This was first posted on the Labour Teachers blog site.
Keven Bartle is the Headteacher of Canons High School in Edgware, NW London, which is a Teaching School as part of the Canons Park Alliance. He is lifelong Labour supporter from one of the few remaining bastions of Labour support, the North East. He tweets as @kevbartle, blogs at dailygenius.wordpress.com and does so in very much a personal capacity.
A Proposition: Reposition the Supposition of Opposition?
When I signed up to blog for Labour Teachers, I did so with a sense of cautious optimism that I’d be writing my first post under a Labour-led government. Such is not the case, but it’s a testament to the nature of recent years that neither my heart nor my head is surprised at the situation we face. In truth, as a Labour (Head)Teacher the real surprise is that, after five years of coalition government, I was rather hoping that the LibDems might have been a key player in such an administration. The reason? The fact that they were the only ones proposing to fund education in line with both inflation and the increased numbers of students entering the school system.
You see, the real choice that faced us as educators in May 2015 was not about curriculum, assessment, inspection or even Nicky Morgan’s shallow conception of wellbeing, but the perfect storm that lies ahead in terms of funding and its impact on an increasingly fragmented school system. For four years now most schools have seen a 1.5% decrease in funding that is masking brutal challenges for the years ahead. I say ‘masking’ because, in reality, the fact that it is only a 1.5% decrease has been courtesy of a ‘minimum funding guarantee’ payback from government to offset far bigger pupil-led funding cuts. The MFG has a far from certain future: it isn’t guaranteed for long, and if it goes…..! The 1.5% reduction is also ‘masking’ huge increases in expenditure, thanks to increased employer contributions to pensions (that will have no impact on the pensions teachers receive) and national insurance (that will have no impact on the safety net of social security in the face of £12 billion of cuts).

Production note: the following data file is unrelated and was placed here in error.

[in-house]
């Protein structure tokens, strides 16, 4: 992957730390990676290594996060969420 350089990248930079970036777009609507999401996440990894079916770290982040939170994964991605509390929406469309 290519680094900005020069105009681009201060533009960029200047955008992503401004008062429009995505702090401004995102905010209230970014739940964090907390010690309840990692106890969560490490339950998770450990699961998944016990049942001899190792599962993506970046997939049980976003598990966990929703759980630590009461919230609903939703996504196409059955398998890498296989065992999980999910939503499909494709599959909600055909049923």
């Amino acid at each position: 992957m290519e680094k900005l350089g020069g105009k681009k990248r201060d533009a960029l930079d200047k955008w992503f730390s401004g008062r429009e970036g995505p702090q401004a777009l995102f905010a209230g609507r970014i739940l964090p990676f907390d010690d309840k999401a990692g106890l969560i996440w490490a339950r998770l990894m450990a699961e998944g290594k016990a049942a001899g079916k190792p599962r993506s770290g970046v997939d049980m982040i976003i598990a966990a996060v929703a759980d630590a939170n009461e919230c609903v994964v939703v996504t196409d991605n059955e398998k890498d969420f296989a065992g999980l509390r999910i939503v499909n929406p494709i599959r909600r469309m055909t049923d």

Given that 80% of a school’s guaranteed income is spent on staff salaries, there isn’t a huge amount of fat to slice away before we hit muscle, sinew and bone. Without a push from a strong opposition to fund schools properly, there are only limited ways in which a Headteacher can manage their budgets and maintain their schools as ‘going concerns’. Expect to see, this parliament, more schools increasing contact time, increasing class sizes, making redundancies and squeezing staff pay. It is a tsunami that the Canute of government-sponsored wellbeing initiatives will be powerless to stop crashing on the shores of this wonderful profession. Strong schools will get stronger and the weakest will go to the wall. “Doing more with less” is a flannel that can only be wrung out so far.
Added into this mix is a looming, impending or even actual recruitment crisis caused, in parts, by the seemingly failing experiment of School Direct, the wrecking ball approach to national terms and conditions of employment for teachers and the unravelling of the safety net of local authority responsibility for school effectiveness and place planning. A perfect storm of potentially divisive competition and conflict indeed.
So what of Labour? Where next for the party of working people and public services? For the party I love, I have only one piece of advice, to be a credible opposition: abandon the ‘supposition of opposition’ that says we need to insipidly ride the ‘election cycle’, keeping our powder dry and shouting from the sidelines for four out of five years before beginning to form policy as the 2020 election approaches. It did us no good and I fear that another navel-gazing, drawn-out leadership contest is a sign that ‘more of the same’ is on the way.
Instead we need to get quickly to the task of working out (with the profession and those who have most at stake in education) what a future Labour government will do for education that is rooted in our core values. We need to invert the ‘supposition of opposition’ and spend four out of those five years setting light to our powder and shouting from the centre, most importantly about how to stabilise funding of schools, recruit enough teachers, effectively provide places in areas of need and re-establish nationally coherent terms and conditions of employment. If we do not, I have great fears for what will be left of the education system by 2020.